In 1898 when the Spanish American War was declared the population of Warren was 432. Three men from Warren served in that conflict. Among them was
John Andregg who had immigrated from Switzerland in 1867 when he was just 15. He farmed on Sackett Hill Rd. with his wife Anna. They had 3 children and after his death in 1918 his farm was sold to John Adlerhurst.
In 1918 when Warren’s population numbered fewer than 350 more than 30 young men were either drafted or enlisted to serve in the war that was supposed to end all wars.
Howard Chappuis, just 23, the son of John and Lillian, signed up in New Milford on August 25, 1918 and, despite a previous injury that rendered him unfit for combat, served in base hospitals until his discharge as a corporal on July 17, 1919.
Some ghosties and ghoulies from the Warren Church Community Childcare and Preschool came trick-or-treating last Wednesday.
The family of Charles Grandison Finney left Warren in 1794, part of the great westward migration to more fertile farmland. Charles Finney’s grandfather, Josiah, had been the original settler in Warren after his marriage to Sarah Carter in 1755. He settled on a lot in the Third Division, our destination on Saturday morning.
Josiah and Sarah remain in Warren in the Old Burying Ground. Come learn more about Charles Finney and his Warren roots on Saturday, September 22 at 10:00 am on the 2018 Housatonic Heritage Hike.
Sometimes among the many tributes to loss in the Old Warren Cemetery, there is a mystery. In the north end of the cemetery there is a small stone, now sadly tilting, with this inscription:
In Memory of
Who Died April 13th
1793 Æ 9 years
This stone is erected by his
Master J. Tallmadge
Pleasant & faithful in life And in Death lamented
Who was Ned? There is no surname for him. Was he an indentured servant? A slave? In the 1790 Census John Tallmadge should be listed among the inhabitants of Warren. Among his other business ventures he owned the General Store, but he’s not. There is a John Tallmadge in Claverack, New York and he owns two slaves. Could one of them have been Ned?
In the very north end of the old cemetery in a solitary location sits the grave of 8 yr. old Casander Knickerbocker. Today very little can be read of his inscription. Only his given name shows, but in 1916 Howard and Nellie Carter captured his epitaph:
June 30 1853
Æt 8 y’rs
He is the only Knickerbocker in the old Burying Ground. He was the youngest of four brothers and his family lived between Kent and Warren from 1825 until 1865 when his parents moved to Providence, Rhode Island. His father, William, was a tailor and his brother, Oscar, was a collier. Colliers created the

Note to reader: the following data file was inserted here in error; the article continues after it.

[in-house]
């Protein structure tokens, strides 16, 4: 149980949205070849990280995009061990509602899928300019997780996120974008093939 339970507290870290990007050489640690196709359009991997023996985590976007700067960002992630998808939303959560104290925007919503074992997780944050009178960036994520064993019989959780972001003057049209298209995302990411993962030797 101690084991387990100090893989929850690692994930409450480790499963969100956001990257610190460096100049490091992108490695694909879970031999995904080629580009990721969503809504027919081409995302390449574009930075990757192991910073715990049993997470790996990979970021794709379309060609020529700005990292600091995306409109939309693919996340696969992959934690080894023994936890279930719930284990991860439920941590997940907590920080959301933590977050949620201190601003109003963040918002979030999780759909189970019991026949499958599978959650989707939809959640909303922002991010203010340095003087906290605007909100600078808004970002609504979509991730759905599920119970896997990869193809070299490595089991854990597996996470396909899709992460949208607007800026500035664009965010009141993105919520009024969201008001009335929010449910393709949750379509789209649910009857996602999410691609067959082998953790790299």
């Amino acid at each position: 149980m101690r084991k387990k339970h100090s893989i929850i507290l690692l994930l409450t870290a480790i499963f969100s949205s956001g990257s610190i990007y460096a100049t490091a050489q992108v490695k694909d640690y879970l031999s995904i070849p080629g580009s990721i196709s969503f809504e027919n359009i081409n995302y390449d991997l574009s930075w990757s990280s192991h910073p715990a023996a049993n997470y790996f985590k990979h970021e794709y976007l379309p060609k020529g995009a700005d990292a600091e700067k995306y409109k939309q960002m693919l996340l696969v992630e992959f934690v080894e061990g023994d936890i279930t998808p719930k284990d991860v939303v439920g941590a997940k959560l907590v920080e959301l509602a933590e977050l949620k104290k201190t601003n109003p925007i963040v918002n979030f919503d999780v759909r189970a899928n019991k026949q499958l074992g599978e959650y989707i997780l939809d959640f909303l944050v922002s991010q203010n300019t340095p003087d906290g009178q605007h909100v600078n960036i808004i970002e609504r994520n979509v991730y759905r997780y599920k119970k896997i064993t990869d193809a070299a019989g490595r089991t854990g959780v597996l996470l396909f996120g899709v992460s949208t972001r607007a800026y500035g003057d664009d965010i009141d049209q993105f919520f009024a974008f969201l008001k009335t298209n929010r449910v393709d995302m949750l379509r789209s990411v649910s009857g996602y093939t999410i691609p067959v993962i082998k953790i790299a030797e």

charcoal that was used in the blast furnaces in the Northwest corner. It was one of the highest paid trades.
Among the more than 800 burials in Warren’s Old Cemetery is the story of the Wright family. Henry Wright was born in Connecticut around 1820 and served in the 13th Connecticut Volunteer Infantry in the Civil War, the Litchfield Regiment. He married twice. His first wife, Emely Jane Wright is buried beside him. She died 2 July 1845. She was 15 yrs. old and 3 mos. at the time of her death. Henry remarried 7 months later. Other than these monuments there is very little left to tell of these lives.
The Old Warren Cemetery located north of the intersection of Kent and Cornwall Roads is one of Warren’s historic landmarks. A gift from the first minister of the Warren Church, Sylvanus Osborn, the earliest burial was in 1755. In 1934 under a project of the Works Project Administration the standing monuments were transcribed. Findagrave.com, a web-based program, has photographs of about 45% of the monuments. There is no map of the interments, however, and there are over 900 of them. The goal of the Warren Historical Society is to create a map of the interments and to make sure that every monument has been photographed. In the next weeks we’re going to bring some tales from the Old Burying Ground, stories that the stones can tell about early Warren residents. Stay tuned. You might be surprised.
The Warren Historical Society pays tribute to all the men and women who served in the defense of our country. Our display case features photos, documents and objects from the service of Warrenites from the American Revolution to the present.
In 1743 the Connecticut General Assembly, the colony’s governing body, expressly denied tolerance to Roman Catholics.
Catholicism came late to the Northwest Corner.
The Irish Potato Famine and the construction of the Housatonic Railway brought an influx of Catholics.
Up until 1882 Catholic priests, married couples baptized babies and said Mass in private homes.
The area around Brick School was home to many Irish Catholic families.
This chalice was used in the Forestville home by priests attending to the spiritual needs of Warren’s Catholics.
In 1890 William Forestelle became the first Catholic First Selectman of Warren.
Between 1743, just four short years after the first white settler arrived, and 1928 the faithful of many religious traditions either came through or settled in the Northwest Corner. On Sunday Harriet Shapiro and Ellen Paul presented the stories of five of those traditions and the marks they left on our Warren landscape.